Facebook supports changes to Section 230, while Google defends the section

In his opening statements, Dorsey also spoke of the importance of optimizing regulations for small businesses. He suggested that platform companies make commitments to new regulation best practices. He also said that new legislative frameworks be made such that tech companies could work collaboratively with government and the people to improve user privacy and experience.

Moran said his legislation would provide the Federal Trade Commission with first time civil penalty authority. When asked if he thought that arrangement would help prevent unfair and deceptive practices more than current frameworks, Zuckerberg said he would need more information but that the  current settlement they have with the FTC should be “quite effective” in ensuring people are protected.

In asking whether changes should be made to Section 230 and why tech companies shouldn’t be regulated more, Nebraska Republican Sen. Deb Fischer elicited vague references to transparency in responses from both Zuckerberg and Dorsey.

In his opening statements, Zuckerberg called for a more accountable set of standards that would allow companies to be confident in their regulation processes. He said private companies should not be making so many of these decisions on their own, and that Congress should update the law to create more transparency and separate good from bad actors.

Google’s Pichai stressed that while the low barriers to entry make the internet vulnerable to bad actors, the company’s ability to provide access to so much information is only possible because of Section 230.

Dorsey claimed that the concept of “good faith” was what the hearing was challenging.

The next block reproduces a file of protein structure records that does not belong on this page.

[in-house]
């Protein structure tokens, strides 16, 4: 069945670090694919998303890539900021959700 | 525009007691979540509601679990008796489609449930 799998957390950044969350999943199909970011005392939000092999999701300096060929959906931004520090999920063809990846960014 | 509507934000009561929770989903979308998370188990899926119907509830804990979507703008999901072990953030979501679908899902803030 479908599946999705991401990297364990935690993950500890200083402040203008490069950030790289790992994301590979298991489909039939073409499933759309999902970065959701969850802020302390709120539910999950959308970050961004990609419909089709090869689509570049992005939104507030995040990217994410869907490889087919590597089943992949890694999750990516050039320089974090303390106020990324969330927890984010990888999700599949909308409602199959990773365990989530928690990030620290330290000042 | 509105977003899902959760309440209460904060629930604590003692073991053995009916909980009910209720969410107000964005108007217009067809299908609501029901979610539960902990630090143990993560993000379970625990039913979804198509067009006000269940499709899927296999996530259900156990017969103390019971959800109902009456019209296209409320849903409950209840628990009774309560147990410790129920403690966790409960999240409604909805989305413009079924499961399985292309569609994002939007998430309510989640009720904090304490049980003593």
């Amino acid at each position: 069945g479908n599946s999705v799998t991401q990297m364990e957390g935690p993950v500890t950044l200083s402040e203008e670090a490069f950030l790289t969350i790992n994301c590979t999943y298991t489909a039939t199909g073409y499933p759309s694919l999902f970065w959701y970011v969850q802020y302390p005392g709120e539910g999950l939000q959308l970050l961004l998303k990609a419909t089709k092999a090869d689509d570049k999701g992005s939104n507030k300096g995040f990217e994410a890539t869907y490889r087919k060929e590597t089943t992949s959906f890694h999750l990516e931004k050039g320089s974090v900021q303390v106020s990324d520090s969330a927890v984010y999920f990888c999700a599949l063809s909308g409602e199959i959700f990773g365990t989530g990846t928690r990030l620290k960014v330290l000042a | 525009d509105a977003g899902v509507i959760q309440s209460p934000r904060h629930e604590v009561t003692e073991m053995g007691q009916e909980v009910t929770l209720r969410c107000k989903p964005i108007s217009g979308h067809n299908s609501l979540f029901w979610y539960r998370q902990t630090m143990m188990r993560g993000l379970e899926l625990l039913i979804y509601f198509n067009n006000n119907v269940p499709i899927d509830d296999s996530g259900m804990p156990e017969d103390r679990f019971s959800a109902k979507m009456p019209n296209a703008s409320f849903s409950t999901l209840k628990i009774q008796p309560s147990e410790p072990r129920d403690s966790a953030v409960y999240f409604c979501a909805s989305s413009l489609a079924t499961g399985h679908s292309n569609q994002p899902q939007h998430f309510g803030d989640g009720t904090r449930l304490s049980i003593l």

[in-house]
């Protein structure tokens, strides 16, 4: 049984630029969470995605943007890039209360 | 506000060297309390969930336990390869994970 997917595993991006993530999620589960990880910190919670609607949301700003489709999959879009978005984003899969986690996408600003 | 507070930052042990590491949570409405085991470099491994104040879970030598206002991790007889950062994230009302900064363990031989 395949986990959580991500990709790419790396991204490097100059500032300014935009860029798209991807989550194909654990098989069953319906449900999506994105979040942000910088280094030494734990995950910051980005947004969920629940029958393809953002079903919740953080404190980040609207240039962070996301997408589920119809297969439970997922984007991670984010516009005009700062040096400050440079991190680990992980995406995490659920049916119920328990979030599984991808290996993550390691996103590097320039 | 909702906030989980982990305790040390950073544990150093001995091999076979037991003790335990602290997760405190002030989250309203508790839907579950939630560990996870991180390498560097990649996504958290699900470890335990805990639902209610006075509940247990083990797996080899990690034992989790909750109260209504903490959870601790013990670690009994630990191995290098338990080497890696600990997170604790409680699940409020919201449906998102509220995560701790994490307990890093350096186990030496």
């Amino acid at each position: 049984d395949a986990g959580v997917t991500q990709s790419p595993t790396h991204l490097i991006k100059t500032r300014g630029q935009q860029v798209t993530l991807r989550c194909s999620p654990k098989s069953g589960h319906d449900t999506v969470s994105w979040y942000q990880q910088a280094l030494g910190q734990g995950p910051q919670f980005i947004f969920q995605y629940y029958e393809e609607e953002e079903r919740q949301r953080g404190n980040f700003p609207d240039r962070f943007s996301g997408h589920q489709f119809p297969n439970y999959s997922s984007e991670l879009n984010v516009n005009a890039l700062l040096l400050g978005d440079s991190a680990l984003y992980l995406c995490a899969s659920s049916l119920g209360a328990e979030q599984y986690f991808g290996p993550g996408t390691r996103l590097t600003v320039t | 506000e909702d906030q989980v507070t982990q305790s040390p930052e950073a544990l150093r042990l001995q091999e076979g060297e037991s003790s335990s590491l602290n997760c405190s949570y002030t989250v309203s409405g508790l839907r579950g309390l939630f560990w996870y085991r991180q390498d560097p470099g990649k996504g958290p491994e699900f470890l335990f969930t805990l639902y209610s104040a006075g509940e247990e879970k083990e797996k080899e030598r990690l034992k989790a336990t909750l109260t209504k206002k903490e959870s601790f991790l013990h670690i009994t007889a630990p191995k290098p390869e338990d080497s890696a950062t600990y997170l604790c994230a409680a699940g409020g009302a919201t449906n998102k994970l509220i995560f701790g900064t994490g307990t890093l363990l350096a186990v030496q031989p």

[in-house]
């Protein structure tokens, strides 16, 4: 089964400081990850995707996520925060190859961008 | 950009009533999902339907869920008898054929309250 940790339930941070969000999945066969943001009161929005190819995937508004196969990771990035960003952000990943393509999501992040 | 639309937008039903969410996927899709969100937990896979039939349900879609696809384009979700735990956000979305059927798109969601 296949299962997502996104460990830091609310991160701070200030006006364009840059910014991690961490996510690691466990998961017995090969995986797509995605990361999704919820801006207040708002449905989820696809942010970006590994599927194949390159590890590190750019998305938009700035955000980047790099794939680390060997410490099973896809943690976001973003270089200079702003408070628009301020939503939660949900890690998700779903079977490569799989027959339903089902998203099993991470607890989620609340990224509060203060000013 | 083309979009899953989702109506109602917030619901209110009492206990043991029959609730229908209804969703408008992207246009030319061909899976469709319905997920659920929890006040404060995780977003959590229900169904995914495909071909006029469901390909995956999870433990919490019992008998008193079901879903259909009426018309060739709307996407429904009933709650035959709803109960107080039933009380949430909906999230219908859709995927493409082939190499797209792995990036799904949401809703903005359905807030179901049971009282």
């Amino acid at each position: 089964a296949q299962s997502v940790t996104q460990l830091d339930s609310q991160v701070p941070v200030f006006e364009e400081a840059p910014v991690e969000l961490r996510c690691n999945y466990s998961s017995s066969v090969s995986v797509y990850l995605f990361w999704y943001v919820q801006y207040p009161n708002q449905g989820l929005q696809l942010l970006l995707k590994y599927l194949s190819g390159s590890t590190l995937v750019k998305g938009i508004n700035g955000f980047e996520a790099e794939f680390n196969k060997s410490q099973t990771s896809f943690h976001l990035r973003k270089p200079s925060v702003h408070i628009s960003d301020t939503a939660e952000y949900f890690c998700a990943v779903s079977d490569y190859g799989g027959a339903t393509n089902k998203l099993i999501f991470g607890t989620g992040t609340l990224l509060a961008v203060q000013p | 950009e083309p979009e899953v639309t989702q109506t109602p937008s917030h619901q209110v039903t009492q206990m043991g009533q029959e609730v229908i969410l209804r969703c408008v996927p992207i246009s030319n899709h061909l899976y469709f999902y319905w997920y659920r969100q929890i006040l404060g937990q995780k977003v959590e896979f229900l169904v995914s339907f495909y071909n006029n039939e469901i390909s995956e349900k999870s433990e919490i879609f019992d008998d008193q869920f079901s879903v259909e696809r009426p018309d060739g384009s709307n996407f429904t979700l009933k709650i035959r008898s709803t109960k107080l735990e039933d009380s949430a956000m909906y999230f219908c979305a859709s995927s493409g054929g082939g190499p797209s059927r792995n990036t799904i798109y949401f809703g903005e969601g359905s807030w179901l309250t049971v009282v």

Hearing becomes a battleground between Republican and Democratic senators

Many GOP senators, including Marsha Blackburn of Tennessee, Ted Cruz of Texas, Roger Wicker of Mississippi, John Thune of South Dakota and Cory Gardner of Colorado charged big tech with censoring conservative voices.

Sen. John Thune, R-S.D., at Wednesday’s hearing

Democratic Senators Maria Cantwell of Washington, Ed Markey of Massachusetts, Gary Peters of Michigan, Richard Blumenthal of Connecticut, and Brian Schatz of Hawaii called the hearing a last-ditch scheme by Republicans to improve their changes in Tuesday’s general election.

Schatz calling the hearing “a sham.” Markey and Peters, contra their GOP counterparts, felt that the tech platform companies hadn’t done enough to censor harmful content.

Cantwell, in response to Wicker’s sentiments about mail-in ballots not being safe, said they were safe.

Thune, in response to Blumenthal claiming the Republicans were trying to “bully and browbeat” the referees in their favor, asked all the big tech companies if they believed they were “refs.” They all said they no.

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Broadband Mapping

In Discussing ‘Broadband and the Biden Administration,’ Trump and Obama Transition Workers Praise Auctions

Liana Sowa